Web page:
Within the past week, the United Wa State Army (UWSA) has expelled a group of eight Catholic clergy and laypeople from the Wa region in Burma’s Shan State, which is near the Chinese border. The case is the latest indicator of an increasing crackdown on Christians in the region.
Two priests, three nuns, and three lay teachers were expelled following an expulsion order issued on 12 October aimed at clergy who arrived in the region after 1992. Last month, another priest, five nuns, and six teachers were similarly expelled.
The expulsions are part of a campaign of increased targeting of Christians by the UWSA that has been observed in the region since 13 September. According to the Union of Catholic and Asian News (UCAN), pastors have been detained, churches destroyed and shut down, and religious schools closed as part of a crackdown on what the UWSA has referred to as religious extremists.
The UWSA has announced that all churches built after 1992 were constructed illegally and will be destroyed, and has forbidden the construction of new churches. Five churches have reportedly been destroyed and 52 have been shut down. Furthermore, undated videos have emerged online which appear to show UWSA officials destroying crosses.
Last week, reports emerged of approximately one hundred Christians who were released by the UWSA after being forced to sign pledges stating that they would only pray privately in their homes. Days later, religious leaders in the region reported that 41 male and female Bible students had been forcibly recruited into the UWSA.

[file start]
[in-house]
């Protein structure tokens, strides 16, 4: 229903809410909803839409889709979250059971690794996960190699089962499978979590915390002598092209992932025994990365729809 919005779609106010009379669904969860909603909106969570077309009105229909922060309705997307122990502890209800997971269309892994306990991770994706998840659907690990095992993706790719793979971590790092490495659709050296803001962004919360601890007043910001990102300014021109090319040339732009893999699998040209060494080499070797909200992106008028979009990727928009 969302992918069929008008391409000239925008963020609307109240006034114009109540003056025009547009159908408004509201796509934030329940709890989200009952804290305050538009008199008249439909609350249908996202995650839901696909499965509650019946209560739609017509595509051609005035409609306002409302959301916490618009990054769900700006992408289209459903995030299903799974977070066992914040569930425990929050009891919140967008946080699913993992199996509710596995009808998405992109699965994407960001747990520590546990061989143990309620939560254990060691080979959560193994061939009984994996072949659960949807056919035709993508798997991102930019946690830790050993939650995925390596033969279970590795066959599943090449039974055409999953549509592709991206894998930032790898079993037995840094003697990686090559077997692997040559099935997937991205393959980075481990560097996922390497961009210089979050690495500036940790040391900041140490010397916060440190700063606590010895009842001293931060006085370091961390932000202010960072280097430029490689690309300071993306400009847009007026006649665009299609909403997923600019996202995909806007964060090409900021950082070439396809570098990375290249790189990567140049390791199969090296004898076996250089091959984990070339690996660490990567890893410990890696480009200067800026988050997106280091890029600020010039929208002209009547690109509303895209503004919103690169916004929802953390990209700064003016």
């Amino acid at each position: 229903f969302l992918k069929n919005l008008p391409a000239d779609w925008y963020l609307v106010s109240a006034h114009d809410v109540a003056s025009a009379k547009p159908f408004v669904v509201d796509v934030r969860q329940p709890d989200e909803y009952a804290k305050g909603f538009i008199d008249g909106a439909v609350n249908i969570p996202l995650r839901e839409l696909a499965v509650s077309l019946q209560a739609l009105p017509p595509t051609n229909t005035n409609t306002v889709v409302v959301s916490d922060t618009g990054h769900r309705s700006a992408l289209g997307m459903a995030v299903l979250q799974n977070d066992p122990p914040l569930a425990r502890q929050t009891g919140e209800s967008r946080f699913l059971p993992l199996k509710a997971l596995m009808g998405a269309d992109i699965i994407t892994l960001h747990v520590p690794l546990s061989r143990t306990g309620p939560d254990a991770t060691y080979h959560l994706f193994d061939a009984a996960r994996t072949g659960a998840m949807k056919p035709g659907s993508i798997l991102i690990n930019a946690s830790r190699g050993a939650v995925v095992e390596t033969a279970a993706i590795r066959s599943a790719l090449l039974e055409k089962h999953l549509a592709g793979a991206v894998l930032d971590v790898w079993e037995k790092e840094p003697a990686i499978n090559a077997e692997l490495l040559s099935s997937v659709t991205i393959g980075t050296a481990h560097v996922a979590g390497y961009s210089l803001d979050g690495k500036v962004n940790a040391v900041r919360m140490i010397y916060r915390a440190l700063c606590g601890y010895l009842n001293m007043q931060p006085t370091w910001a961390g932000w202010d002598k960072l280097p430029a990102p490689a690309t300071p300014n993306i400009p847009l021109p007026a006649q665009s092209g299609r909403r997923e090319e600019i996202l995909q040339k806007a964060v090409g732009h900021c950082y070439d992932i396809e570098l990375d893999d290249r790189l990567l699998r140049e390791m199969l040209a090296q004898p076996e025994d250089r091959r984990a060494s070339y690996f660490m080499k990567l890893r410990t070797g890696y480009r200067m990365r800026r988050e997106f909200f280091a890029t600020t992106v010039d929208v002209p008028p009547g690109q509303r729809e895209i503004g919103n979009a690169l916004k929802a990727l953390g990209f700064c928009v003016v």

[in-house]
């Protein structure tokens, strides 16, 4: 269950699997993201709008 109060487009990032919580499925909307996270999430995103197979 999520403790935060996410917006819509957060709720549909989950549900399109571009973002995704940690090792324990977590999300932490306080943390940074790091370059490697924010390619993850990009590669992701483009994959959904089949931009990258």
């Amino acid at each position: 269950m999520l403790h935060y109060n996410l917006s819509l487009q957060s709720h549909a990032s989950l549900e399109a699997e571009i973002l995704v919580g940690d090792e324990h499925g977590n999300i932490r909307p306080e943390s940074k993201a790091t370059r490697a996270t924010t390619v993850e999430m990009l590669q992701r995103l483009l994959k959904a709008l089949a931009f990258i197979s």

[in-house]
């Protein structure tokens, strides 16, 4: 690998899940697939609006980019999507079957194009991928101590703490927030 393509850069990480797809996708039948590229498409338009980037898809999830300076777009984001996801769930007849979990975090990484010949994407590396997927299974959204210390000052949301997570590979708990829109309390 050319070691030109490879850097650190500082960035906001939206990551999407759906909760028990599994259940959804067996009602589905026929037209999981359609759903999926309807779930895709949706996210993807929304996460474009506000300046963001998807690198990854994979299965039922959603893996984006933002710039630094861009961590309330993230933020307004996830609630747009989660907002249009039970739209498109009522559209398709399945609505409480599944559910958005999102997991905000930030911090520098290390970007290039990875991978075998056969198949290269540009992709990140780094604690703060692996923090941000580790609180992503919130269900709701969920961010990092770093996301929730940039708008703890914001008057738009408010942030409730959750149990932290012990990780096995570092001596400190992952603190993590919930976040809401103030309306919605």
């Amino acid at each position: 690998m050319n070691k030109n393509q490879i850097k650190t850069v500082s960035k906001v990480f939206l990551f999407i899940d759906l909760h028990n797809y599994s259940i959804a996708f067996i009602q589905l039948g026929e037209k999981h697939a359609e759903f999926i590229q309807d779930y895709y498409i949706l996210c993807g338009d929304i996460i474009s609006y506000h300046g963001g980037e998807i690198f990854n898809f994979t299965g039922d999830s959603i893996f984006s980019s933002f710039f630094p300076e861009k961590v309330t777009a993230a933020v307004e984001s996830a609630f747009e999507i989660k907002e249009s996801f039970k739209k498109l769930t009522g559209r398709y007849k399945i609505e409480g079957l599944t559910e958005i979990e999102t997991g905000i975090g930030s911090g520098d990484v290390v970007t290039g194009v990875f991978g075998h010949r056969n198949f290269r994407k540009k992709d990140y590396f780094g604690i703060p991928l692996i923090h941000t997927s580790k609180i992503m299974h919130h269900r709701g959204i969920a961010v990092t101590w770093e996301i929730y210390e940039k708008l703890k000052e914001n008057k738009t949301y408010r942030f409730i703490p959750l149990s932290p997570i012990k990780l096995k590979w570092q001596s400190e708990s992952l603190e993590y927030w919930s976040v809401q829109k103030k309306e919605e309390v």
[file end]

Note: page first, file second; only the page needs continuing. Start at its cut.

Benedict Rogers, CSW’s East Asia Team Leader, said: “The scale, suddenness and severity of this crackdown is profoundly concerning. We urge the international community to monitor this situation closely and consider what action could be taken to protest at this repression and protect the Christians in UWSA-controlled areas.”
Rogers added: “The influence, at some level, of the Chinese authorities appears to be a factor driving this persecution, which is an alarming indication of the extension of China’s influence and repression beyond its borders. Religious and ethnic minorities in Burma are already facing a rise in persecution at the hands of the Burma Army and a militant Buddhist nationalist movement, but this particular crackdown appears to be related more to China’s influence, with economic, security and political interests at play. If Burma is to have any chance of peace and any hope of democracy, it must respect basic human rights for all its people of all religions and ethnicities, and protect freedom of religion or belief for all. Violations of freedom of religion or belief, whether by the Burma Army, militant Buddhist nationalists, ethnic armed groups or by China extending its repression beyond its borders are unacceptable and must be held accountable.”
Notes to Editors
For further information or to arrange interviews please contact Kiri Kankhwende, Press and Public Affairs Team Leader at CSW on +44 (0) 208 329 0045, +44 (0) 782 332 9663 or email email@example.com .
CSW is a human rights organisation specialising in freedom of religion or belief. We work on over 20 countries across Asia, Africa, the Middle East and Latin America. www.csw.org.uk